The great outdoors

Is this the most remote hotel in the world?

Thinking of escaping the ‘rat race’?  Then you can’t get much further than this… a remote hotel in Greenland which is 500 miles from anywhere.

The settlement of Ittoqqortoormiit [CORR] in East Greenland has a buzzing population of 450 people – and the odd polar bear.

It takes three flights and a helicopter ride to travel the 1,486 miles from London and frequently posts temperatures below 20 degrees Celsius, making it one of the coldest places on earth.

However, the tiny town offers front-row seats to the cosmic display of Aurora Borealis – also known as the Northern Lights.

It’s also the gateway to the National Park of North-East Greenland, which is the biggest national park in the world.

Hotels.com is offering to stump up 99% of the hotel stay for any traveller hardy enough to make the journey in March 2019.

Newly-appointed Hotels.com president Adam Jay, who is an adventurer himself, said: “Greenland as a destination is really hotting up – even though it’s minus 20 most of the time – as today’s travellers are seeking those rewarding, once-in-a-lifetime experiences.

“This stunning peninsula is an epic bucket-list destination where you can go sledding with wolves, kayaking in the Arctic and maybe see the Northern Lights from your room.

“It’s truly spectacular and the best bit is – we’re picking up most of the room tab.”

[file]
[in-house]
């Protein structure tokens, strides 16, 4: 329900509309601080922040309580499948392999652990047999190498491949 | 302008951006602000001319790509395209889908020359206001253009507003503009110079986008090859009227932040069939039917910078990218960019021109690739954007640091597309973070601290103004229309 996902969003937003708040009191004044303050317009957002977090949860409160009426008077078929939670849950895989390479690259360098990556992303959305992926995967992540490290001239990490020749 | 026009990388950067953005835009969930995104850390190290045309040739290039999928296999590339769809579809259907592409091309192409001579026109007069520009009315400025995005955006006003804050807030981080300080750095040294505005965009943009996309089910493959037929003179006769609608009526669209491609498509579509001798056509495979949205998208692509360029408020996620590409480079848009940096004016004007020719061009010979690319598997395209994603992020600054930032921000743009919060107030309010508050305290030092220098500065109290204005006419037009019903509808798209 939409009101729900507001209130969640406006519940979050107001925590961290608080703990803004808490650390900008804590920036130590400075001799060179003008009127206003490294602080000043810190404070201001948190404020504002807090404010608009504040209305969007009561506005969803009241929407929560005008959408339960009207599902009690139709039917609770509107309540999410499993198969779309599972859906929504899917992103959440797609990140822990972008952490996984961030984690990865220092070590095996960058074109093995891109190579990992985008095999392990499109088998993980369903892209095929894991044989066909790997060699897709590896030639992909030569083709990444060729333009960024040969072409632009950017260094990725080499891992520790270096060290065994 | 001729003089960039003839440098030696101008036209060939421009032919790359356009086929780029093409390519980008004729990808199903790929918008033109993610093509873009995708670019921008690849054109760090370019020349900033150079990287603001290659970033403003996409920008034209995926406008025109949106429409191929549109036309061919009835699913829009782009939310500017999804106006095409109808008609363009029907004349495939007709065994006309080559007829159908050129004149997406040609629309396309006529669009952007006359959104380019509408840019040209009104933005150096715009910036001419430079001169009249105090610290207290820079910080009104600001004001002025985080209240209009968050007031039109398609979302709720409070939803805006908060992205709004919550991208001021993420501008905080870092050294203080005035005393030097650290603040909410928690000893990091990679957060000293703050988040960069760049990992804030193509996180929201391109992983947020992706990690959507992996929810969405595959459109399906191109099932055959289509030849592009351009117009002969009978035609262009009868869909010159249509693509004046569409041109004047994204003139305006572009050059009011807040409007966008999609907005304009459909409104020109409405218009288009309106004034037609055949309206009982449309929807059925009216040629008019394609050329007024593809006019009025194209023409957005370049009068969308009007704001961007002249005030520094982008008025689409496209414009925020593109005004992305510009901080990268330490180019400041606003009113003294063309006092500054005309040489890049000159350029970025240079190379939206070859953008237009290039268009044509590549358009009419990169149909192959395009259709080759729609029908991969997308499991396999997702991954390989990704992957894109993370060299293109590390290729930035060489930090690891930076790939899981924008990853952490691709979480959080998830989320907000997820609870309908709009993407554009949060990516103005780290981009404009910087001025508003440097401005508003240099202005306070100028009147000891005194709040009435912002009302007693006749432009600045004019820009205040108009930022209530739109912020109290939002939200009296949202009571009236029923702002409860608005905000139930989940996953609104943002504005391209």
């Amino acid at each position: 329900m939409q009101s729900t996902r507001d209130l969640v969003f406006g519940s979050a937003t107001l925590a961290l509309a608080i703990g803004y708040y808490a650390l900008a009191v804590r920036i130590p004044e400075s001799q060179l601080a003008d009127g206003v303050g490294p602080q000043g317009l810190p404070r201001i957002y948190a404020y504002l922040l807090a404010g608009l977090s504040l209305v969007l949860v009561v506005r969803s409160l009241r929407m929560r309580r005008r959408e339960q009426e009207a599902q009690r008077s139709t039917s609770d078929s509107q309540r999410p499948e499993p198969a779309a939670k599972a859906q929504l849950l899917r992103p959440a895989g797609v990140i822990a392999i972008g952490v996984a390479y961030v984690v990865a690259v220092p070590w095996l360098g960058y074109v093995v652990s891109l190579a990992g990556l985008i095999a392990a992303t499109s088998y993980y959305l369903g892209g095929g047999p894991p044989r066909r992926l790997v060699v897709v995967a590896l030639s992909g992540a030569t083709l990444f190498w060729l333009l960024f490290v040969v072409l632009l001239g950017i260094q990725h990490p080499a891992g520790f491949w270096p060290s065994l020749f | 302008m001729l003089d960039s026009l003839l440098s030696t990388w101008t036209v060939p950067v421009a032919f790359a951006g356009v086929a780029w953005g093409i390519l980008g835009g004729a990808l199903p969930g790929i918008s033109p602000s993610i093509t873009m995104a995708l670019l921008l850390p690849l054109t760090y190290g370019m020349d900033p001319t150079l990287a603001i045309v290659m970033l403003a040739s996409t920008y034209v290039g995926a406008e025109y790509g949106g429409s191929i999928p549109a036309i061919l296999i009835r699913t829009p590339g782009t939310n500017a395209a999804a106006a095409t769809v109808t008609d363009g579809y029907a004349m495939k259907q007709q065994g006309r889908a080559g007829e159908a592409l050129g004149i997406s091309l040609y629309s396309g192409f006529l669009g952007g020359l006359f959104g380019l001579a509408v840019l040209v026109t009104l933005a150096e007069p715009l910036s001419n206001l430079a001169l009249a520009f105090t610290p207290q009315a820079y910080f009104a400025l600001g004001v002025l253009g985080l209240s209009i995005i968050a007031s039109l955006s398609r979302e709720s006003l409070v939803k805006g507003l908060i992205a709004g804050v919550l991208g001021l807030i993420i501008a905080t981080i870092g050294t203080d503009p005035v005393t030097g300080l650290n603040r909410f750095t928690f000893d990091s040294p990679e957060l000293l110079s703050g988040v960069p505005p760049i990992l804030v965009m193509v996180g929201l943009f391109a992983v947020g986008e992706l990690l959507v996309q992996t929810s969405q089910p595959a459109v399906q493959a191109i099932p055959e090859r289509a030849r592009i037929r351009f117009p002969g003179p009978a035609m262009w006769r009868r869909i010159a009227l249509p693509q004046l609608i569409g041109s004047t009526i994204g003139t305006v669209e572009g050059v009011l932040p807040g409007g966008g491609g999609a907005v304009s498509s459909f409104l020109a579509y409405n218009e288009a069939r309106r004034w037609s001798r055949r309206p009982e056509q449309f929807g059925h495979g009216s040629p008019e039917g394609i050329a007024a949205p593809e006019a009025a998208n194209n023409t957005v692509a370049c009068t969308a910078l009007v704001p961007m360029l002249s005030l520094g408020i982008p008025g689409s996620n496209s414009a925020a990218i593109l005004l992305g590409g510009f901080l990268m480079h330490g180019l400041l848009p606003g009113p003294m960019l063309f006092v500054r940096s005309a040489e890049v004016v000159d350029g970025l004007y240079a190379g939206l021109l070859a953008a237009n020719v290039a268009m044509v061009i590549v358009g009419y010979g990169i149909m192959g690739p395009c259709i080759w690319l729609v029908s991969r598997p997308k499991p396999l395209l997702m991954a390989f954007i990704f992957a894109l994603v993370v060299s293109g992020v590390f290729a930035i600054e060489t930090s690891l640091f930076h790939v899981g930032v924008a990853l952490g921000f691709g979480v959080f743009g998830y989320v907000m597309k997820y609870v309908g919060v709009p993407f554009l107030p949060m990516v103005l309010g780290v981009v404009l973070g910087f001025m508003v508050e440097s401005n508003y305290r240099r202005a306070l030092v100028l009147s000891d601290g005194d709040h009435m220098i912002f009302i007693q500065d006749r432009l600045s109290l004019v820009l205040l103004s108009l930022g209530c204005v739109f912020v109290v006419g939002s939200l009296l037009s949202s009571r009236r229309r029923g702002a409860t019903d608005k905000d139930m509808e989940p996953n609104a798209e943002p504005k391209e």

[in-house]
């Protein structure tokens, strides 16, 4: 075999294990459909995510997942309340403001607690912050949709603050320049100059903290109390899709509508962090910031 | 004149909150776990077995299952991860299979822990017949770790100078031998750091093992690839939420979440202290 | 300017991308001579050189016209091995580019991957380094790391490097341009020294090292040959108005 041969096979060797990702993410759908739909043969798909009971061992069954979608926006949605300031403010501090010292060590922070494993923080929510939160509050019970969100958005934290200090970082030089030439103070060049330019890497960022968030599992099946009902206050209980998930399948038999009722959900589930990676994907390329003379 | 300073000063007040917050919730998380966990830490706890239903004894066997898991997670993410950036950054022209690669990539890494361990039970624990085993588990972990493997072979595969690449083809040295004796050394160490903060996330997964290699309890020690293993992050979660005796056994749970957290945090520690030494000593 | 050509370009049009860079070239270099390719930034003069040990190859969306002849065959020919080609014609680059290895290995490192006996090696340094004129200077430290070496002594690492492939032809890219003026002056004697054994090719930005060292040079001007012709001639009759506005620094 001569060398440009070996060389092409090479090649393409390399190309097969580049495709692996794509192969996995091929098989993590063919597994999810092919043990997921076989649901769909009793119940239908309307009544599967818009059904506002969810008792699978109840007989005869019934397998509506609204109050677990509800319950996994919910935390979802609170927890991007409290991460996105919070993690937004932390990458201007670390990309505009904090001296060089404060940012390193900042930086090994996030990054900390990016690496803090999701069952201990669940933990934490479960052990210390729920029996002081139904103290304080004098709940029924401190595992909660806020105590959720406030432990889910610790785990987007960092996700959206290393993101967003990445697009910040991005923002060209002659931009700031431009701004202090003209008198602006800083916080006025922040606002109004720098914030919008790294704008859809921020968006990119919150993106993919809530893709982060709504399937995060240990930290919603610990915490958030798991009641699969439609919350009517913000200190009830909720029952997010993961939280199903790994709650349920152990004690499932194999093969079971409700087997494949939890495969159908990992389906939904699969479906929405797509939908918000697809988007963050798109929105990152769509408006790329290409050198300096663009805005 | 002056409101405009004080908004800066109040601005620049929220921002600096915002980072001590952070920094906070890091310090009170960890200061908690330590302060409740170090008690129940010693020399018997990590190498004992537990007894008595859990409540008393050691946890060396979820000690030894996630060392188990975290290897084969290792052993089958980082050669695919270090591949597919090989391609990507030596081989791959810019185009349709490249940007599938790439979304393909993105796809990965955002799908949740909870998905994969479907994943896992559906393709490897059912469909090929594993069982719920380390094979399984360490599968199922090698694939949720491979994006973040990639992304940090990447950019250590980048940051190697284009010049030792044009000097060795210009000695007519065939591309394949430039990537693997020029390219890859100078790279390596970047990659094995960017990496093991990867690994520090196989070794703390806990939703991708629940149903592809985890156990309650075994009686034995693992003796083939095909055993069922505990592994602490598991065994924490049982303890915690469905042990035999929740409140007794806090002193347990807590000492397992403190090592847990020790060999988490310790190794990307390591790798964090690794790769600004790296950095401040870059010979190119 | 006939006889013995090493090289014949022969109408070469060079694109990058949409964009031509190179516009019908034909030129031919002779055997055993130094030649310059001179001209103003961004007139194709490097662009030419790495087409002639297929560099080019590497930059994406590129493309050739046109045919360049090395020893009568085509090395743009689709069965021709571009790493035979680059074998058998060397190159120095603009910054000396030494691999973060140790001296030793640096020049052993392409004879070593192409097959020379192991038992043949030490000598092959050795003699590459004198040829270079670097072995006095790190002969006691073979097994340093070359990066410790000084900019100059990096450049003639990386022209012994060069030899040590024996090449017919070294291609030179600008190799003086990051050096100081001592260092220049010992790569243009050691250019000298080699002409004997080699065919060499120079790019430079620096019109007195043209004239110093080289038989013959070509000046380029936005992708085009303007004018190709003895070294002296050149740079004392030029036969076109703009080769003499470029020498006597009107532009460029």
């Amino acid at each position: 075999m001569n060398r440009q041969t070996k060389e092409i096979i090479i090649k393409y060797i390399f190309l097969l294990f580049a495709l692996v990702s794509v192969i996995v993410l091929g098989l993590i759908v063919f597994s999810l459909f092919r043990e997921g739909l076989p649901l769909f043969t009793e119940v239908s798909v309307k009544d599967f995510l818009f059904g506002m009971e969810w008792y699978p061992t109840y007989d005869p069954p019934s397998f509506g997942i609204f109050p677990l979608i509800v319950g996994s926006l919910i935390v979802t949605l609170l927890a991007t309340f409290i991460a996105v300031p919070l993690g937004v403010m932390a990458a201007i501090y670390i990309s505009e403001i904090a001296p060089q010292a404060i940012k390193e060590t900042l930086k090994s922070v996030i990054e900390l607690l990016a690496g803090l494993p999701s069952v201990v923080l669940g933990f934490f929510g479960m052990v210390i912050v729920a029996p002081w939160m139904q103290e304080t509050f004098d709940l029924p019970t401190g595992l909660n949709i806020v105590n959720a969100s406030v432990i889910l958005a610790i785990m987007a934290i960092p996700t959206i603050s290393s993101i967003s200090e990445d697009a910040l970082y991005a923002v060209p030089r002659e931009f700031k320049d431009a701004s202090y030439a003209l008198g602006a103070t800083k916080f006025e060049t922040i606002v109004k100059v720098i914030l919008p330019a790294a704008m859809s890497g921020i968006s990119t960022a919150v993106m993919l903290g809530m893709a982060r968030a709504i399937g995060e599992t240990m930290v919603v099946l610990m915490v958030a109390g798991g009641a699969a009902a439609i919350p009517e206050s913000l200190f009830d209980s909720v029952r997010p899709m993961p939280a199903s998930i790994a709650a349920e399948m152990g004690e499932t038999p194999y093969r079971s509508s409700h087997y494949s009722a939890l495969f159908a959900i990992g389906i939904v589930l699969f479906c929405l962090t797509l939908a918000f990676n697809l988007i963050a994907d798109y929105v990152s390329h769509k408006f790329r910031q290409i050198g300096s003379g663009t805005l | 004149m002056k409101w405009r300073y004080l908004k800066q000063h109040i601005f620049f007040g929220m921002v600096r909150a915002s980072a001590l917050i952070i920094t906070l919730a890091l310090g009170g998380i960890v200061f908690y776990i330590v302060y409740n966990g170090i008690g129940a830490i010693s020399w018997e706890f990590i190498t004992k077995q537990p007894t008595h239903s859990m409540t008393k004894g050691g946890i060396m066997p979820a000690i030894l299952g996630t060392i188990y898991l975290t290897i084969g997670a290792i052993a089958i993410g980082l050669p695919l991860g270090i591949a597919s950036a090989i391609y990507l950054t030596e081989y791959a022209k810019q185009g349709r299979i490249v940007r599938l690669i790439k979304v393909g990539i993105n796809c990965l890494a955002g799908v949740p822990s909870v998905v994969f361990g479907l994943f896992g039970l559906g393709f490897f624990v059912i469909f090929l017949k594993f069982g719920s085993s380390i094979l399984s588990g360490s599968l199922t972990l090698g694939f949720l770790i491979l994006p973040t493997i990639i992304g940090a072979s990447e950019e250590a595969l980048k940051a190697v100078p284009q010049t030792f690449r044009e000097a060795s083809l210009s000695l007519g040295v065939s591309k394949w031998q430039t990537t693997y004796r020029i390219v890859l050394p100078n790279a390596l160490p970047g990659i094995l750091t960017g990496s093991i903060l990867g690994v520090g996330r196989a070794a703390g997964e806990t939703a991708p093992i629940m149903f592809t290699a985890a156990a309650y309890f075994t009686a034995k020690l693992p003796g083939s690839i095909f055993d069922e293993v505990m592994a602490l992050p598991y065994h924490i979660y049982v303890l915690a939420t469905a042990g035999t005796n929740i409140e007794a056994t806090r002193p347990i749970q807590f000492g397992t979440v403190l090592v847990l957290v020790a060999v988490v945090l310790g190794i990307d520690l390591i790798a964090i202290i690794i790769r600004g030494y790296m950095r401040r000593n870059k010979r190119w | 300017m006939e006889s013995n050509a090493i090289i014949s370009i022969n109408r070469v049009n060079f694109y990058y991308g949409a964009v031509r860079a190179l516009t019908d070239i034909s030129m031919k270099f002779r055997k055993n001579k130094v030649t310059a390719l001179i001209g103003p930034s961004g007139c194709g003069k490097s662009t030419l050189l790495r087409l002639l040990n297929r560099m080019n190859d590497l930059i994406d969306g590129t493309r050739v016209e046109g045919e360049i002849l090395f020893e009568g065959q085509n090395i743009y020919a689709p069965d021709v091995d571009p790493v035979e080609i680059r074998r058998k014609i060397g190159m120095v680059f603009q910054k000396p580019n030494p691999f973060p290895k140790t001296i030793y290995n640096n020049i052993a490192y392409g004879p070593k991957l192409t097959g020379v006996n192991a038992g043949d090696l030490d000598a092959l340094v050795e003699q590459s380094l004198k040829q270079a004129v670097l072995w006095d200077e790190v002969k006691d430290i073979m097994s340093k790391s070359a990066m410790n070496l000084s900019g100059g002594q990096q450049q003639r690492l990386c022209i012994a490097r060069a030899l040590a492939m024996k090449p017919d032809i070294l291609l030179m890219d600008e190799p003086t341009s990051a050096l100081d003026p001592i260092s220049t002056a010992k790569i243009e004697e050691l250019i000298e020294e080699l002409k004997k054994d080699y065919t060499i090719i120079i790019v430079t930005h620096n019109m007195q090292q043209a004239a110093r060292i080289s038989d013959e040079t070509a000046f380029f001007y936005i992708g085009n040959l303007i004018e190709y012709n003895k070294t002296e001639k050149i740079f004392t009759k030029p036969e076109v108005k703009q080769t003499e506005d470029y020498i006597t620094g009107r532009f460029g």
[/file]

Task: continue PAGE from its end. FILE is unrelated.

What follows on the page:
The town neighbours the entry to one of the world’s largest and deepest multi-branched fjord system, Scoresby Sound.

From here, visitors can hop on a local tall-ship and sail past icebergs and glaciers, spotting some seals and whales along the way.

According to data gleaned from searches through Hotels.com, 2018 has seen an 18% increase in searches for off-the-grid travel.

And searches specific to Greenland have increased by over 50% compared to last year.

Claim 99% off a stay in March 2019

The coupon code for the Ittoqqortoormiit Guesthouse is exclusive to Hotels.com and is available to book now until 31 December 2018 (subject to very limited availability), for stays in March 2019 only.

Just apply coupon code ‘REMOTE’ at check out.

News

Rabbie’s brings ethical small group travel to new parts of the UK

Scottish tour operator Rabbie’s has introduced three new day-tours leaving from Aberdeen.

The small group specialist, which is passionate about sustainability and CSR (corporate social responsibility), has launched Dunottar Castle & Royal Deeside; Loch Ness & The Highlands, and a Speyside Whisky Trail to its programme of Scottish tours for 2019-2020.